Steve Jobs on Death and the Afterlife
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What comes to your mind when you think of death? I was intrigued in hearing Steve Jobs’ answer to this question in a 60 Minutes documentary on him entitled “Steve Jobs: Revelations from a tech giant”. Steve Jobs has had an impact on my life and millions by single-handedly revolutionizing how we use technology today. He was a world changer. “Jobs“, a film on Steve Jobs’ life, has just been released in theaters. In the 60 Minutes documentary, Jobs’ biographer, Walter Isaacson, reveals what Jobs’ shared with him on the topic of death and the afterlife shortly before Jobs died of cancer. From that documentary Jobs is quoted:

“Sometimes I believe in God, sometimes I don’t. I think it’s 50/50 maybe. But ever since I’ve had cancer, I’ve been thinking about him more, and I find myself believing a bit more. Maybe it’s because I want to believe in an afterlife, that when you die, it doesn’t just all disappear…the wisdom you’ve accumulated, somehow it lives on.” Then he paused for a second and then said: “Yeah, but sometimes I think its just like an On/Off switch. Click, and you’re gone.” He paused, “And that’s why I don’t like putting On/Off switches on Apple devices.”

Here is a very candid admission about death from one of the most successful men in the world. Here was a man who was one of the most wealthy and successful people in the world, who had to reckon with an uncertain future, a bleak forecast of what happens after he dies.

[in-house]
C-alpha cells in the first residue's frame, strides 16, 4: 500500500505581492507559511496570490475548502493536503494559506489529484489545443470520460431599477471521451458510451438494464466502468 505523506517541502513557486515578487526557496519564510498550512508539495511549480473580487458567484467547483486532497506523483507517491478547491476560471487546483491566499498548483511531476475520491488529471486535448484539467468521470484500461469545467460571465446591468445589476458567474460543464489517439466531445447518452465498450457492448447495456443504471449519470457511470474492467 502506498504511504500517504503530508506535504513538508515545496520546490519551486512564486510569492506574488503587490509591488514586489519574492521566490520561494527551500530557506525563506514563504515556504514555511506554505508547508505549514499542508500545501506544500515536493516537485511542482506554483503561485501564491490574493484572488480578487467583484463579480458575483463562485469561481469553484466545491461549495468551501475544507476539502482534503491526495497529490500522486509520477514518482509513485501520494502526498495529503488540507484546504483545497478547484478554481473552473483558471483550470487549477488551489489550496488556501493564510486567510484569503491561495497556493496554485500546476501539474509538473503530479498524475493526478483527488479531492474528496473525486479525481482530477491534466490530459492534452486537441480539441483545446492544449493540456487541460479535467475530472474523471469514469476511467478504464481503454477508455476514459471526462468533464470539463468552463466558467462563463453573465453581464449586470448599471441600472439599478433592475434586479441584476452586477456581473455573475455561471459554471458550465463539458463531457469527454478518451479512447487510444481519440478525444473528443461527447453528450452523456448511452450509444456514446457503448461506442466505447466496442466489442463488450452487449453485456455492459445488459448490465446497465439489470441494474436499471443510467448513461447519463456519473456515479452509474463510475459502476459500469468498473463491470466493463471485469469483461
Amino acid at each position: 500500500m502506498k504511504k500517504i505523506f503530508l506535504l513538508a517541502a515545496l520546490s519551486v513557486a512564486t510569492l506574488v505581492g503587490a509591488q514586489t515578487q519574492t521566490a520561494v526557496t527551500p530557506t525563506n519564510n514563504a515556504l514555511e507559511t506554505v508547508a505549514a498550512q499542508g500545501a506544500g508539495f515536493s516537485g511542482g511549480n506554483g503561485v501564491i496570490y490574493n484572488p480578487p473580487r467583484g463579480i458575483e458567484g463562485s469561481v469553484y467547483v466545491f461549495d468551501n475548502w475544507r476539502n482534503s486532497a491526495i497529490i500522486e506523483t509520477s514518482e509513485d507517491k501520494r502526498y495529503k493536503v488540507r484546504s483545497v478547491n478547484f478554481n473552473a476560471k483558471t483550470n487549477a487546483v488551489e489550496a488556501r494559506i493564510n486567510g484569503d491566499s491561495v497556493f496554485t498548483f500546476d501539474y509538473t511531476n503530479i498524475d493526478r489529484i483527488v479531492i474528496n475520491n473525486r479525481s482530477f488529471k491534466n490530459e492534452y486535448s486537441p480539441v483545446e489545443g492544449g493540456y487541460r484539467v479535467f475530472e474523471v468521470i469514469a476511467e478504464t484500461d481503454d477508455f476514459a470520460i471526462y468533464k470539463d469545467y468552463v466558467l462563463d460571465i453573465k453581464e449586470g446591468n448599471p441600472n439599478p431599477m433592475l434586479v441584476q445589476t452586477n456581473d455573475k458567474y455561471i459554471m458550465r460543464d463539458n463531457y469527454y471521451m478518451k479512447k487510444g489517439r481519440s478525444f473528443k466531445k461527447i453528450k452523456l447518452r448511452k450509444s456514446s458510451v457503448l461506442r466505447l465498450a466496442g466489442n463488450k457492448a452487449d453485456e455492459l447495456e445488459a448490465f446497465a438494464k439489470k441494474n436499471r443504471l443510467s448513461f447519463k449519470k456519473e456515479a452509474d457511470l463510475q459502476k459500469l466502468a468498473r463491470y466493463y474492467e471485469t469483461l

I try to avoid thinking about death. In fact, I find that I am good at creating elaborate avoidance schemes of thinking about the reality that one day I will die. I stay away from the obituary section of the newspaper, I flip through news after reading too much of tragedies, and I plan remarkably too little for eternity.

It seems we live in a culture where wisdom on how to age well, how to die well, and how to deal with cancer is remarkably silent. Instead, we are bombarded with messages about how to stay young and feel like you’re 25 for the rest of your life. We can sell youth and beauty. We do it quite well. Most of our advertisements, movies, and products contain people in their 20s looking like they are having the time of their life. But we’re not good at selling aging, wrinkly skin or death.

Why are we obsessed with youth but silent on aging and death?

Perhaps it is the fear that we will be placed in a weak and vulnerable position like Steve Jobs, needing to admit that we cannot control life and death.

If Steve Jobs was not immune to death, you are not either. Will your life end like an “On/Off” switch or is there something more to life when you die?

 

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